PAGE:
Closing, however, this long digression, let us return to our subject, and here we may observe, that some time before the age of Spenser, a model of pastoral simplicity was given us in a beautiful poem entitled Harpalus, and which is introduced by Dr. Percy into his Reliques of Ancient English Poetry. Had Spenser attended more to the unaffected ease and natural expression of this fine old pastoral, he would not, I presume, have interwoven theology with his eclogues, nor chosen such a barbarous and vulgar jargon to convey the sentiments of his shepherds in. Few poets exceed Spenser in the brilliancy of his imagination, and there is a tender melancholy in his compositions which endears him to the reader, but elegant simplicity, so necessary in Bucolic poetry, was no characteristic of the author of the Fairy Queen. In every requisite for this province of his divine art, he has been much excelled by DRAYTON, whose Nymphidia, may be considered as one of the best specimens we have of the pastoral eclogue. The present age seems to have forgotten this once popular poet; an edition indeed has been published of his Heroical Epistles, but various other portions of his works, and more especially his Nymphidia, merit republication.
After the example of Tasso and Guarini, whose Aminta and Pastor Fido were highly distinguished in the literary world, FLETCHER wrote his Faithful Shepherdess, a piece that rivals, and, perhaps, excels the boasted productions of the Italian muse. Equally possessing the elegant simplicity which characterises the Aminta, it was at the same time a richer vein of wild and romantic imagery, and disdain those affected prettinesses which deform the drama of Guarini. This Arcadian Comedy of Fletcher's was held in high estimation by Milton; its frequent allusion, and with the finest effect, to the popular superstitions, caught the congenial spirit of our enthusiastic bard. The Sad Shepherd of Jonson likewise, Browne's Britannia's Pastorals and WARNER'S Albion's England may be mentioned as containing much pastoral description of the most genuine kind. Of the singular production of Warner, there is, I believe, no modern edition, yet few among our elder poets more deserve the attention of the lover of nature and rural simplicity. Some well-chosen extracts from this work are to be found in the collections of Percy and Headley, and his Argentile and Curan has been the mean of enriching our language with an admirable drama from the pen of Mason. Scott too, in describing his favorite village of Amwell, "where sleeps our bard by Fame forgotten" has offered a due tribute to his memory. Numerous passages estimable for their simple and pathetic beauty might be quoted from his volume; the following will convince the reader, that harmony of versification also, and a terseness and felicity of diction are among his excellences.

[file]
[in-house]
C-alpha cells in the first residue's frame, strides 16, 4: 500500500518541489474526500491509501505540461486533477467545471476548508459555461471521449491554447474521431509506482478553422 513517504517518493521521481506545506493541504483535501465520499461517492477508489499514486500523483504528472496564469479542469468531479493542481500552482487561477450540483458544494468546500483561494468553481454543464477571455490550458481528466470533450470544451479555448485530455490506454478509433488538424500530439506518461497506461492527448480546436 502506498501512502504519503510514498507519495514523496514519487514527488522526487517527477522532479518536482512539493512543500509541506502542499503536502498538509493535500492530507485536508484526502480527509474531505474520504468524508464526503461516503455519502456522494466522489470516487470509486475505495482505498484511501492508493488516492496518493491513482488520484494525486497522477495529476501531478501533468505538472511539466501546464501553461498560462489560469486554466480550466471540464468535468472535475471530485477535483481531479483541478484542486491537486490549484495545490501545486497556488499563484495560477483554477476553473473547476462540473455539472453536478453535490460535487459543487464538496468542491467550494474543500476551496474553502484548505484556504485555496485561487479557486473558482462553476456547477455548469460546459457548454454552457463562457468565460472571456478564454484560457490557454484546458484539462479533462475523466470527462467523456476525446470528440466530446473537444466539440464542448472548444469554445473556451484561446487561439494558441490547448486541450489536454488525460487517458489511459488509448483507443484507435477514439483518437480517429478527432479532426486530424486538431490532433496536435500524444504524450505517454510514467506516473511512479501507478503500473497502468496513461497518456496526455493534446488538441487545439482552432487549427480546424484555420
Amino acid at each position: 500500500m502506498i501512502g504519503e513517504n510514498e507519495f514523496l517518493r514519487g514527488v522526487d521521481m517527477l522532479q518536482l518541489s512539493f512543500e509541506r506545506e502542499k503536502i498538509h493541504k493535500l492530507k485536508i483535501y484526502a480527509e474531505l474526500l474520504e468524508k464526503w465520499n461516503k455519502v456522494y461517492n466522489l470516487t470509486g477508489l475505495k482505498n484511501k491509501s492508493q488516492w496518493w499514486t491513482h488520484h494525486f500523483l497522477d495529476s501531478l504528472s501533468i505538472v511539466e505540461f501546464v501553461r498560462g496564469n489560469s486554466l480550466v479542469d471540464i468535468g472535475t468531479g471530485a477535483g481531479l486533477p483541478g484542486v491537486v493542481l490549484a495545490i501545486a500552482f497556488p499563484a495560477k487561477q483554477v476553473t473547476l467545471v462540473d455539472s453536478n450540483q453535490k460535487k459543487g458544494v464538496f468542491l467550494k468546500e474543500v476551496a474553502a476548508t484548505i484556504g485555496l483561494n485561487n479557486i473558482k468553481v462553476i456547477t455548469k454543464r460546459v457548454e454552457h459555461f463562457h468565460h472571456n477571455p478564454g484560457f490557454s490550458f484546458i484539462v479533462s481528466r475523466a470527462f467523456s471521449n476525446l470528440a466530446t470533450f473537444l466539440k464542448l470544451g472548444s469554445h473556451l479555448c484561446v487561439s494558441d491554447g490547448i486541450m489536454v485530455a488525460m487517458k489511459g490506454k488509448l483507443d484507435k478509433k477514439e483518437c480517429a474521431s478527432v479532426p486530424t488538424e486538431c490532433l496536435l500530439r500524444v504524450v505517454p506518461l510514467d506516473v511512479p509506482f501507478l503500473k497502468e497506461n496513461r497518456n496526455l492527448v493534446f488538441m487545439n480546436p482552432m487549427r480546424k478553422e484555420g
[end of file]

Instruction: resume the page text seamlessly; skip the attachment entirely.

She casting down her bashful eyes